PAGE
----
The American West is a peculiar place. For new arrivals from the East, the West can seem like an entirely different world. Across the 100th meridian, which roughly bisects the country, crops cannot grow without irrigation. Droughts are common. Winter storms are brutal. And the vast plains and mountain ranges can be both stunning and inhospitable.
As P.J. Hill writes in this issue, to survive on the frontier, early homesteaders like his grandfather had to constantly adapt to the world around them. Agricultural practices had to evolve. New technologies were needed. What worked in the East didn’t always work in the West.
Institutions had to change as well. Settlers established new rules to allocate scarce resources, define property rights, and settle disputes. Whether through bottom-up experimentation or top-down decree, these rules reflected the values and understandings of the era in which they were created.
Today, natural resource policy in the West is still dominated by what historian Charles Wilkinson has called “the lords of yesterday”—the 19th-century laws, policies, and ideas that emerged long ago but are in some cases ill-equipped to address new challenges. Too often, the result is conflict and poor management. As before, adaptation is needed.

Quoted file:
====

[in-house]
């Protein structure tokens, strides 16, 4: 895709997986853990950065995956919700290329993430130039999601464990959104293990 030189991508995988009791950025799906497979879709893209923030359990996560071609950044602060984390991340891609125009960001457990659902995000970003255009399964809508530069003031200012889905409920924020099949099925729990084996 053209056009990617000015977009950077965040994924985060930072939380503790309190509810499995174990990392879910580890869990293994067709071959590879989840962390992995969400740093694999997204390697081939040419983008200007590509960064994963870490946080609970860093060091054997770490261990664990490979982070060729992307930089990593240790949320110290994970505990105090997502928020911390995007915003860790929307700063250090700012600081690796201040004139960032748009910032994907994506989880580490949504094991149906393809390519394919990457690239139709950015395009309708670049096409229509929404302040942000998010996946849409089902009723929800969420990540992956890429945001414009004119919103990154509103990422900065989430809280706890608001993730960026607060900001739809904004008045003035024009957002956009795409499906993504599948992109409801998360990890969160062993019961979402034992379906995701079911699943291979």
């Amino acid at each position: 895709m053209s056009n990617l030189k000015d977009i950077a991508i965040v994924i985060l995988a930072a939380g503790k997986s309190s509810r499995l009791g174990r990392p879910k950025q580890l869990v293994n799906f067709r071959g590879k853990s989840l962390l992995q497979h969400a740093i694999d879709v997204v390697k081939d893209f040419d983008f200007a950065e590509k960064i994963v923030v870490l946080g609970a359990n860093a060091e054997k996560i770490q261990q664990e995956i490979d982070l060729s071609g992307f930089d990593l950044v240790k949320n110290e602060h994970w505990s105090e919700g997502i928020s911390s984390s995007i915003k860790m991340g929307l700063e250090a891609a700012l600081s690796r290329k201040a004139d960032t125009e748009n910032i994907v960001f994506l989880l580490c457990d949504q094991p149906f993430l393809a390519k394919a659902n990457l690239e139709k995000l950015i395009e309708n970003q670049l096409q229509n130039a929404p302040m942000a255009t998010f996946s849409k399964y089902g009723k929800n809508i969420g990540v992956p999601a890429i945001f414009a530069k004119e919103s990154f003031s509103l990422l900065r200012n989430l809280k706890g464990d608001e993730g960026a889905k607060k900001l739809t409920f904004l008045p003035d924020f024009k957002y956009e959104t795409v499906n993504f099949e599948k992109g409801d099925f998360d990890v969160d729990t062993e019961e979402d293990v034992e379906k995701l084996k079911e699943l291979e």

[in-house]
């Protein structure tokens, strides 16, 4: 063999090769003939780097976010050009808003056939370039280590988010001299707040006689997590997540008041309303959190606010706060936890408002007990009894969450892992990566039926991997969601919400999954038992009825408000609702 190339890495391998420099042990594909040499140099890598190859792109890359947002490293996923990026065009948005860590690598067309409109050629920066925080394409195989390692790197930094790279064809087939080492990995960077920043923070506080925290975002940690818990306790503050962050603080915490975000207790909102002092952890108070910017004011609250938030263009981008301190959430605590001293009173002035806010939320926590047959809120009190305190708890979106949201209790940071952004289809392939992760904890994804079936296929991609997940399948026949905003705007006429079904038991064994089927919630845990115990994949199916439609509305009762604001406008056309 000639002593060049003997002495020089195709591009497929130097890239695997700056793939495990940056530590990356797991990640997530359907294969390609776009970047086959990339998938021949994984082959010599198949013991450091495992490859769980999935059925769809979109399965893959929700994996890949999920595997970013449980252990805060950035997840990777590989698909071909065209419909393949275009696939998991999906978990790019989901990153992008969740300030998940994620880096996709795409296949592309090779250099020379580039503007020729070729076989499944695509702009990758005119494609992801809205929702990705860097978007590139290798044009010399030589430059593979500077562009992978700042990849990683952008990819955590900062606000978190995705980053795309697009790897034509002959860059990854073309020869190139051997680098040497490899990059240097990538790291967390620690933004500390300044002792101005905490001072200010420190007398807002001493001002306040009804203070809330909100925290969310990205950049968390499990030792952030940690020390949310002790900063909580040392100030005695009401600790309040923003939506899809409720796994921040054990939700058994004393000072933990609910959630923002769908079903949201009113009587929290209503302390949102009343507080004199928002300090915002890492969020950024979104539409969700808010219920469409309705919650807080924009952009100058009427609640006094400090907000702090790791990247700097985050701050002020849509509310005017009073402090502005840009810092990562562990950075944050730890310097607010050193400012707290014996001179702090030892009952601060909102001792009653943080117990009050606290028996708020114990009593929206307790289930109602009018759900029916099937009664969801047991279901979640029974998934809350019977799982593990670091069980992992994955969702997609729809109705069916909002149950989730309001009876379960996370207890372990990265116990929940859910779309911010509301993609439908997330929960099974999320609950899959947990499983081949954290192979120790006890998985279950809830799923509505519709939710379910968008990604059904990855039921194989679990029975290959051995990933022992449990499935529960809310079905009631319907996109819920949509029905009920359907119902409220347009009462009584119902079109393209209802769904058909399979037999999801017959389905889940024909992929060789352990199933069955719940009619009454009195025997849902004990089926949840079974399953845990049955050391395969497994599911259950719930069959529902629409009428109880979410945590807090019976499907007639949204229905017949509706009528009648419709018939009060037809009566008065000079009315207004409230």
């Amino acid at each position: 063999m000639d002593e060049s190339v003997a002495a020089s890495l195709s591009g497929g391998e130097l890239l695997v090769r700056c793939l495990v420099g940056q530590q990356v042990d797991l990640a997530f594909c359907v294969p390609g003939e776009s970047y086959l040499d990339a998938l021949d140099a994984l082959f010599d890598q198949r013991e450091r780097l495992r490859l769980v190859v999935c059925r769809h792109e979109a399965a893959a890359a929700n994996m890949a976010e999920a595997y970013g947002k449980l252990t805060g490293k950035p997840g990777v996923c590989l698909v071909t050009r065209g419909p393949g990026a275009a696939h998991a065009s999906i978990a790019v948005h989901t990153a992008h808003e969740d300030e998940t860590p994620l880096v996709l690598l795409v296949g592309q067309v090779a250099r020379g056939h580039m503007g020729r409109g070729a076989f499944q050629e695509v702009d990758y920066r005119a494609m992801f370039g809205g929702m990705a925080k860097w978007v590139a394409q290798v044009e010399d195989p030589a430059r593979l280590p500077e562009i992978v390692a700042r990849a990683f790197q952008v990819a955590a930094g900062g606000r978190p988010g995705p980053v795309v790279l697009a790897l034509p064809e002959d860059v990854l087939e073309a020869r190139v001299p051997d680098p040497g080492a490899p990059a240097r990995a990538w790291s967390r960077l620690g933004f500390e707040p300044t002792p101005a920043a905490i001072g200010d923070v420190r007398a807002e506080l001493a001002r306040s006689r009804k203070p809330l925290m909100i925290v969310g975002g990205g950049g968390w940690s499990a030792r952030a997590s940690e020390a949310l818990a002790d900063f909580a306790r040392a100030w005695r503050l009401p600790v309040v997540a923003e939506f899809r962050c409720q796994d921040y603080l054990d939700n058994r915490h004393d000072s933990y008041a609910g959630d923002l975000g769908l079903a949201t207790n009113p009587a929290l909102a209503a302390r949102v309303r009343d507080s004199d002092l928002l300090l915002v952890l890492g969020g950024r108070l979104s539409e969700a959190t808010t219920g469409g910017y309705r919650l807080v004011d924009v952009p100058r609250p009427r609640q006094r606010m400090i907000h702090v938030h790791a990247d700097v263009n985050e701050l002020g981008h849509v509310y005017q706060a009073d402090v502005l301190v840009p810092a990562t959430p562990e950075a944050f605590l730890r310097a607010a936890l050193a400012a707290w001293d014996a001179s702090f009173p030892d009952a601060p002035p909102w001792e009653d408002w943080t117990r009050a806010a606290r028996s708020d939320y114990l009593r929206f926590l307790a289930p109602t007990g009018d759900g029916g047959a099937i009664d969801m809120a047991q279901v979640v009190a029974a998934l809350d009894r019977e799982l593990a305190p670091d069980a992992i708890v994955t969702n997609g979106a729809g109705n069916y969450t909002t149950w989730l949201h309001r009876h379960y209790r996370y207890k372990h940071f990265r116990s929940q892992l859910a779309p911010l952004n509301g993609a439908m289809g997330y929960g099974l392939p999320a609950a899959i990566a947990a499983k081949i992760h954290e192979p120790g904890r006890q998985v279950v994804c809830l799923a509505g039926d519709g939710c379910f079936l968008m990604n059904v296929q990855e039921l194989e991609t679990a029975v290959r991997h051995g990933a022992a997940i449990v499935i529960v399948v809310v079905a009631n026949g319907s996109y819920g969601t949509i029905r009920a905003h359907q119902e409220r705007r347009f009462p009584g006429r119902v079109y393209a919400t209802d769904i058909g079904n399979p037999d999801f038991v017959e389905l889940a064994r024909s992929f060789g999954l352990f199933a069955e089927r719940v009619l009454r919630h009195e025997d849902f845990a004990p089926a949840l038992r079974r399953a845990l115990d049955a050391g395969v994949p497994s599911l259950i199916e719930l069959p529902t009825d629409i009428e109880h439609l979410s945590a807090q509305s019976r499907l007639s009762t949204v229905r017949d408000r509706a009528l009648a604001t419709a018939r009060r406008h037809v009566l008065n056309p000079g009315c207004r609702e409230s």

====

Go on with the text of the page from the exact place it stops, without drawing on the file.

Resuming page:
Now, says Wilkinson, we must “cross a new meridian” by “gaining an understanding of the origins and content of old laws and policies, and then juxtaposing them with the needs of modern society.” Only then, he writes, can we “sort out those that work and those that do not” to move beyond the lords of yesterday and chart a course for better management.
This special issue of PERC Reports, supported by the M.J. Murdock Charitable Trust, explores several such examples and offers ideas for reform. Whether it’s resolving disputes over the use of natural resources, meeting growing demands for outdoor recreation, or reducing the threat of catastrophic wildfires, the ever-changing West once again requires us to adapt. The challenge, from our vantage point, is to do so in ways that respect property rights, encourage voluntary exchange, and promote cooperation to conserve the region’s precious resources.